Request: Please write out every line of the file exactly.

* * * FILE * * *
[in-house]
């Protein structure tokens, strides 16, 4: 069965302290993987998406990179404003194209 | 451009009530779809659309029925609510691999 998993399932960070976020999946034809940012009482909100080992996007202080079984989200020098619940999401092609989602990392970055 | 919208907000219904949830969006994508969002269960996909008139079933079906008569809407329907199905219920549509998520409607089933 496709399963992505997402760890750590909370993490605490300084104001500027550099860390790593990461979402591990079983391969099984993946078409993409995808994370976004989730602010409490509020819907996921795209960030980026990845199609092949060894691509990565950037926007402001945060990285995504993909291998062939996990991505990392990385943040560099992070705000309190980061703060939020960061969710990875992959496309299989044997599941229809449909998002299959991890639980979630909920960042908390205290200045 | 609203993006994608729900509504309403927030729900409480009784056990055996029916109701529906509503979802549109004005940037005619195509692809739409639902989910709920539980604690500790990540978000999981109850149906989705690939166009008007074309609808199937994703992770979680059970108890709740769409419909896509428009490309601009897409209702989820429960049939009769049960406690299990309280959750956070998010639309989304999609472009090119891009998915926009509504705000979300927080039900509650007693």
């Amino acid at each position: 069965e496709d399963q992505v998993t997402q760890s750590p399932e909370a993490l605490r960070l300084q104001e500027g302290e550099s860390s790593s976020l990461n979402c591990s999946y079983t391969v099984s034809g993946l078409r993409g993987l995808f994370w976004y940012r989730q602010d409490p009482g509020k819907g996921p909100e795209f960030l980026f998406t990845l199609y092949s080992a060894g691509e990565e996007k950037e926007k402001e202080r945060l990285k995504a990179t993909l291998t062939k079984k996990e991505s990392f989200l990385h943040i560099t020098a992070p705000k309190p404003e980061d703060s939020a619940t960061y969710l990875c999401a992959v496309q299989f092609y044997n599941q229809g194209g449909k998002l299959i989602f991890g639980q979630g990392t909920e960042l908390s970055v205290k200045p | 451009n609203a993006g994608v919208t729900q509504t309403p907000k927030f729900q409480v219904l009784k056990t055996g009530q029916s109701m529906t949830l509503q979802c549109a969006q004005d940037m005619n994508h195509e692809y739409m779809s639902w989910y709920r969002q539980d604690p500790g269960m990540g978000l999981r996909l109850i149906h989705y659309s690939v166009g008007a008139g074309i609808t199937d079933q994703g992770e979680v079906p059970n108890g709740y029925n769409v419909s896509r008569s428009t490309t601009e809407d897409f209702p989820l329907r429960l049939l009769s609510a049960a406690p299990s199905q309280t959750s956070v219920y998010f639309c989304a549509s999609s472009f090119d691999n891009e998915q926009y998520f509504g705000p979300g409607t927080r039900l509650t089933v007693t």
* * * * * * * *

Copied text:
[in-house]
């Protein structure tokens, strides 16, 4: 069965302290993987998406990179404003194209 | 451009009530779809659309029925609510691999 998993399932960070976020999946034809940012009482909100080992996007202080079984989200020098619940999401092609989602990392970055 | 919208907000219904949830969006994508969002269960996909008139079933079906008569809407329907199905219920549509998520409607089933 496709399963992505997402760890750590909370993490605490300084104001500027550099860390790593990461979402591990079983391969099984993946078409993409995808994370976004989730602010409490509020819907996921795209960030980026990845199609092949060894691509990565950037926007402001945060990285995504993909291998062939996990991505990392990385943040560099992070705000309190980061703060939020960061969710990875992959496309299989044997599941229809449909998002299959991890639980979630909920960042908390205290200045 | 609203993006994608729900509504309403927030729900409480009784056990055996029916109701529906509503979802549109004005940037005619195509692809739409639902989910709920539980604690500790990540978000999981109850149906989705690939166009008007074309609808199937994703992770979680059970108890709740769409419909896509428009490309601009897409209702989820429960049939009769049960406690299990309280959750956070998010639309989304999609472009090119891009998915926009509504705000979300927080039900509650007693």
């Amino acid at each position: 069965e496709d399963q992505v998993t997402q760890s750590p399932e909370a993490l605490r960070l300084q104001e500027g302290e550099s860390s790593s976020l990461n979402c591990s999946y079983t391969v099984s034809g993946l078409r993409g993987l995808f994370w976004y940012r989730q602010d409490p009482g509020k819907g996921p909100e795209f960030l980026f998406t990845l199609y092949s080992a060894g691509e990565e996007k950037e926007k402001e202080r945060l990285k995504a990179t993909l291998t062939k079984k996990e991505s990392f989200l990385h943040i560099t020098a992070p705000k309190p404003e980061d703060s939020a619940t960061y969710l990875c999401a992959v496309q299989f092609y044997n599941q229809g194209g449909k998002l299959i989602f991890g639980q979630g990392t909920e960042l908390s970055v205290k200045p | 451009n609203a993006g994608v919208t729900q509504t309403p907000k927030f729900q409480v219904l009784k056990t055996g009530q029916s109701m529906t949830l509503q979802c549109a969006q004005d940037m005619n994508h195509e692809y739409m779809s639902w989910y709920r969002q539980d604690p500790g269960m990540g978000l999981r996909l109850i149906h989705y659309s690939v166009g008007a008139g074309i609808t199937d079933q994703g992770e979680v079906p059970n108890g709740y029925n769409v419909s896509r008569s428009t490309t601009e809407d897409f209702p989820l329907r429960l049939l009769s609510a049960a406690p299990s199905q309280t959750s956070v219920y998010f639309c989304a549509s999609s472009f090119d691999n891009e998915q926009y998520f509504g705000p979300g409607t927080r039900l509650t089933v007693t």